SRJC Course Outlines

4/15/2024 12:24:00 AMMICRO 60 Course Outline as of Fall 2010

Changed Course

Discipline and Nbr:  MICRO 60Title:  FUNDMTL MICROBIOLOGY  
Full Title:  Fundamentals of Microbiology
Last Reviewed:5/8/2023

UnitsCourse Hours per Week Nbr of WeeksCourse Hours Total
Maximum4.00Lecture Scheduled3.0017.5 max.Lecture Scheduled52.50
Minimum4.00Lab Scheduled3.005 min.Lab Scheduled52.50
 Contact DHR0 Contact DHR0
 Contact Total6.00 Contact Total105.00
 Non-contact DHR0 Non-contact DHR Total0

 Total Out of Class Hours:  105.00Total Student Learning Hours: 210.00 

Title 5 Category:  AA Degree Applicable
Grading:  Grade or P/NP
Repeatability:  00 - Two Repeats if Grade was D, F, NC, or NP
Also Listed As: 

Catalog Description:
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Survey of the major concepts of microbiology with emphasis on those related to infectious disease.  Basic techniques for cultivation and identification of micro-organisms.

Completion of CHEM 60 and BIO 10

Recommended Preparation:

Limits on Enrollment:

Schedule of Classes Information
Description: Untitled document
Survey of the major concepts of microbiology with emphasis on those related to infectious disease.  Basic techniques for cultivation and identification of micro-organisms.
(Grade or P/NP)

Prerequisites:Completion of CHEM 60 and BIO 10
Limits on Enrollment:
Transfer Credit:CSU;
Repeatability:00 - Two Repeats if Grade was D, F, NC, or NP


Associate Degree:Effective:Fall 1981
Natural Sciences
CSU GE:Transfer Area Effective:Inactive:
 B2Life ScienceFall 1981
 B3Laboratory Activity  
IGETC:Transfer Area Effective:Inactive:
CSU Transfer:TransferableEffective:Fall 1981Inactive:
UC Transfer:Effective:Inactive:

Certificate/Major Applicable: Major Applicable Course


Outcomes and Objectives:
At the conclusion of this course, the student should be able to:
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Upon successful completion of this course, students will be able to:
1.   Define microorganism and categorize microbes by domain and kingdom.
2.   Describe the history of the discovery of the microbial world.
3.   Relate microbial causality of disease to Koch's Postulates.
4.   Describe the basic chemical activities essential to life.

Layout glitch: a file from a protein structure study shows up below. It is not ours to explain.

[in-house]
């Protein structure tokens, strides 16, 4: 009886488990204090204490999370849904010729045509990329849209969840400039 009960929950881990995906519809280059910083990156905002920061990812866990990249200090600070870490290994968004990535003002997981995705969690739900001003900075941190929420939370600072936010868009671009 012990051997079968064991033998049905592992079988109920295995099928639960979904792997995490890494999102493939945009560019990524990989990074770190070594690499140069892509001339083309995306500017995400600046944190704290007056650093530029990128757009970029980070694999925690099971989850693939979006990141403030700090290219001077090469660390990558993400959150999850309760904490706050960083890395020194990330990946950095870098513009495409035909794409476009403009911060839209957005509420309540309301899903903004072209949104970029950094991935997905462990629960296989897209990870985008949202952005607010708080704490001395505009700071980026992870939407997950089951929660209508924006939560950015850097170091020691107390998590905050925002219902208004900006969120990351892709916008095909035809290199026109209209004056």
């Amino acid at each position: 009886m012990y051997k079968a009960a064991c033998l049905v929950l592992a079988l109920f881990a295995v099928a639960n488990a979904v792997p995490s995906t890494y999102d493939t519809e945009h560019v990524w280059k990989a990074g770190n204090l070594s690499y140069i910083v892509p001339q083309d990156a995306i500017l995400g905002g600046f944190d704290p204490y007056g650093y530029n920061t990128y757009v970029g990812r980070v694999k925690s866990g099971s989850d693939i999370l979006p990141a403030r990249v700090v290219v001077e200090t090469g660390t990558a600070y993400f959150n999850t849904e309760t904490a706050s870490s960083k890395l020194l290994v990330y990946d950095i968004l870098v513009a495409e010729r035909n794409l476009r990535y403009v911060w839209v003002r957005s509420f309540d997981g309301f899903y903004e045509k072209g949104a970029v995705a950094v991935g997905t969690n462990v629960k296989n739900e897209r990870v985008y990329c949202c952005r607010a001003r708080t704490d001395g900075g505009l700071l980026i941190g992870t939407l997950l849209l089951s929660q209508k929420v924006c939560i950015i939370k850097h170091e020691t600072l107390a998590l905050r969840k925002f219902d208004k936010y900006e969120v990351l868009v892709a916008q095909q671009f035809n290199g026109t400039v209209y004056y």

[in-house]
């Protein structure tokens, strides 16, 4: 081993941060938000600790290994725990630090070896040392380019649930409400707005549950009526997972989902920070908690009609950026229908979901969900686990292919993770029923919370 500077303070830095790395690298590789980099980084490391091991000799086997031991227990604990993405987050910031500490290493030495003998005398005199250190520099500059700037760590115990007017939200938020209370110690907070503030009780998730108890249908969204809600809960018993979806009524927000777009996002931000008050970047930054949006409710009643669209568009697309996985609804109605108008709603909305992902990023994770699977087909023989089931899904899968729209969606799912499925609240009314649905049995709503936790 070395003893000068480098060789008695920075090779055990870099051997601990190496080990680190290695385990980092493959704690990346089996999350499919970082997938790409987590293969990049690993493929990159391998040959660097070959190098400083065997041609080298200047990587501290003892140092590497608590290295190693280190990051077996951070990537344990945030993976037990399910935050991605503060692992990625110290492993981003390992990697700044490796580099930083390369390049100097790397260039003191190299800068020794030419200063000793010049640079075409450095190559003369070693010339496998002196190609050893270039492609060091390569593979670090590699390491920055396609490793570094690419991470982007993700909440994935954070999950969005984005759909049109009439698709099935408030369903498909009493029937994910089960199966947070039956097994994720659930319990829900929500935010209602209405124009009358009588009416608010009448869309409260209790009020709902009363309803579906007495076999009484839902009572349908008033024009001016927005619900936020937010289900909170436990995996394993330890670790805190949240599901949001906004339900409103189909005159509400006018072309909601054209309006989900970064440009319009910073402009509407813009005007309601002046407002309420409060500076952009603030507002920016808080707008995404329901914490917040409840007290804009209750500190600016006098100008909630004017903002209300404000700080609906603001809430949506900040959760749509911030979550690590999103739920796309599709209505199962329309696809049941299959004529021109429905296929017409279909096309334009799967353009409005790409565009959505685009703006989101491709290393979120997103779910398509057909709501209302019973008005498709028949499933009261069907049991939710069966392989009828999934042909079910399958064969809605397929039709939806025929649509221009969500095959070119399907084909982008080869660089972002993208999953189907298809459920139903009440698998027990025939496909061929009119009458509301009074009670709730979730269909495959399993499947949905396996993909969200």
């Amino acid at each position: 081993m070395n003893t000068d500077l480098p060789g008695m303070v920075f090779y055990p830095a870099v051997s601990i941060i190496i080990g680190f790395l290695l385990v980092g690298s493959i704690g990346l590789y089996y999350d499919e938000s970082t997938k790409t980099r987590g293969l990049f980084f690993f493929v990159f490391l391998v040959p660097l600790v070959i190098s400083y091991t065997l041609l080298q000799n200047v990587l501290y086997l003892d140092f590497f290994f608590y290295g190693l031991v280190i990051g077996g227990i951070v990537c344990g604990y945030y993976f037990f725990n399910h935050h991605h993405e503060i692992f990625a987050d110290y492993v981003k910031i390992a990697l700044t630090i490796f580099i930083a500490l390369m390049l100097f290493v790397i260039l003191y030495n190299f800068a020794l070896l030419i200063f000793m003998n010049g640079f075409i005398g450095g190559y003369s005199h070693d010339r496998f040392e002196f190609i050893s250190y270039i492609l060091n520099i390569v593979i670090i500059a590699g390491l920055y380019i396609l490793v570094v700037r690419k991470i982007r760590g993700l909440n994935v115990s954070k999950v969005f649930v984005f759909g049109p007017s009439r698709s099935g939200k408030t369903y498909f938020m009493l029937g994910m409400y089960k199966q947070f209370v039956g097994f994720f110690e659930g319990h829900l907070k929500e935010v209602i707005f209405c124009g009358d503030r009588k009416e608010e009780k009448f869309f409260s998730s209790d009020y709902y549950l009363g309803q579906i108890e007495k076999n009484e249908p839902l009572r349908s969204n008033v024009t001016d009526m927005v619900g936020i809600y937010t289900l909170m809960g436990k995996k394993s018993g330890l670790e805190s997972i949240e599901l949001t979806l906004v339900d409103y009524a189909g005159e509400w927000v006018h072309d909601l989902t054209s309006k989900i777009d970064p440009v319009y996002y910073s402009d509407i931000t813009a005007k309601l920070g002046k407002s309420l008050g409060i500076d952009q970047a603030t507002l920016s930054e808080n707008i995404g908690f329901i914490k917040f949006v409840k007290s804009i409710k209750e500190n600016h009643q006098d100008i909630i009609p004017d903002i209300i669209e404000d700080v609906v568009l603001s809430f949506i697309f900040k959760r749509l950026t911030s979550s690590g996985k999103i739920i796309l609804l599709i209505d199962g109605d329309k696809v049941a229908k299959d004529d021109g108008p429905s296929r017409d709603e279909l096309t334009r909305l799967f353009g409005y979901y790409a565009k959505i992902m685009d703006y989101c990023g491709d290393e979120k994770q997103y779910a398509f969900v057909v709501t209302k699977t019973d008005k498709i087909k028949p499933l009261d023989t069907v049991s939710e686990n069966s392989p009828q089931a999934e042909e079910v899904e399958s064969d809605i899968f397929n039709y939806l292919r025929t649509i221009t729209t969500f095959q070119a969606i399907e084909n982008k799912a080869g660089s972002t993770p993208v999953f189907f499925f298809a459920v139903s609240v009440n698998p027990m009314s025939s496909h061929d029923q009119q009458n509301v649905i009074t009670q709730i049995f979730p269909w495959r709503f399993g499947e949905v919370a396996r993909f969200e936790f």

5.   Describe the structure of prokaryotic and eukaryotic cells.
6.   Contrast genetic mutation, recombination, conjugation, transformation, transduction.
7.   Describe viruses, their relation to cells, and vaccinations.
8.   Compare various mechanisms of pathogenicity.
9.   Describe the function of the immune system and its relation to disease.
10.   Relate environmental influences on host resistance to public health measures.
11. Perform basic microbiological laboratory techniques.

Topics and Scope
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1.  History of microbiology
   A. Discovery, microscopy, staining
   B. Koch's Postulates and causality
   C. Scientific method as it applies to microbiology
   D. Microbiology and world civilizations
2.  Unity of life
   A. Cells and chemistry
   B. Structure and function of nucleic acids
   C. Structure and function of proteins
   D. Energy metabolism
   E. Prokaryotes and eukaryotes
   F. Antibiotics and selective toxicity
3.  Taxonomy and identification
   A. DNA based methodologies
   B. Epidemiology
   C. Select normal flora and pathogens
4.  Microbial genetics
   A. Mutation and recombination
      1. plasmids, conjugation, transduction, transformation
      2. biotechnology
   B. Antibiotic paradox
5.  Virus
   A. Discovery and definitions
   B. Interactions with host cell
   C. Anti-viral vaccination and chemotherapy
   D. Retrovirus, HIV disease, cancer
6.  Prions
7.  Host's role in disease
   A. Symbiosis
   B. Non-specific resistance
   C. The immune system and immunization
   D. Environmental influences on host resistance
8.  Lab exercises
   A. Laboratory safety and sanitation
   B. Laboratory techniques
      1. aseptic techniques
      2. bacterial culture (liquid and solid medium)
      3. microscopy and staining techniques
      4. preparation and sterilization of media
      5. analyses of bacteria in water samples and on the human skin
      6. antibiotic sensitivity
      7. metabolic tests and bacterial identification
      8. ELISA (enzyme-linked immunosorbent assay)

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1. Reading assignments from text, averaging one chapter per week;
additional reading assignments averaging 5-10 pages per week
2. Research paper- involves library or internet research and 10 minute oral presentation
3. Examinations: objective and essay questions, 3 midterms, 2 lab practical exams, and a final
4. Laboratory experiments, data collection, demonstration of sterile and
culture technique

Methods of Evaluation/Basis of Grade.
Writing: Assessment tools that demonstrate writing skill and/or require students to select, organize and explain ideas in writing.Writing
10 - 20%
Research paper
Problem solving: Assessment tools, other than exams, that demonstrate competence in computational or non-computational problem solving skills.Problem Solving
0 - 0%
Skill Demonstrations: All skill-based and physical demonstrations used for assessment purposes including skill performance exams.Skill Demonstrations
0 - 0%
Exams: All forms of formal testing, other than skill performance exams.Exams
80 - 90%
Multiple choice, completion, essay, quizzes, lab practicals
Other: Includes any assessment tools that do not logically fit into the above categories.Other Category
0 - 5%
Oral presentation of research paper

Representative Textbooks and Materials:
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Microbiology: An Introduction, 10th edition,  G.J. Tortora, B.R. Funke
and C.L. Case,  2009
Microbiology: A Systems Approach, 2nd edition, M.K.Cowan  and K.P. Talaro, McGraw-Hill, 2009
Instructor prepared lab manual

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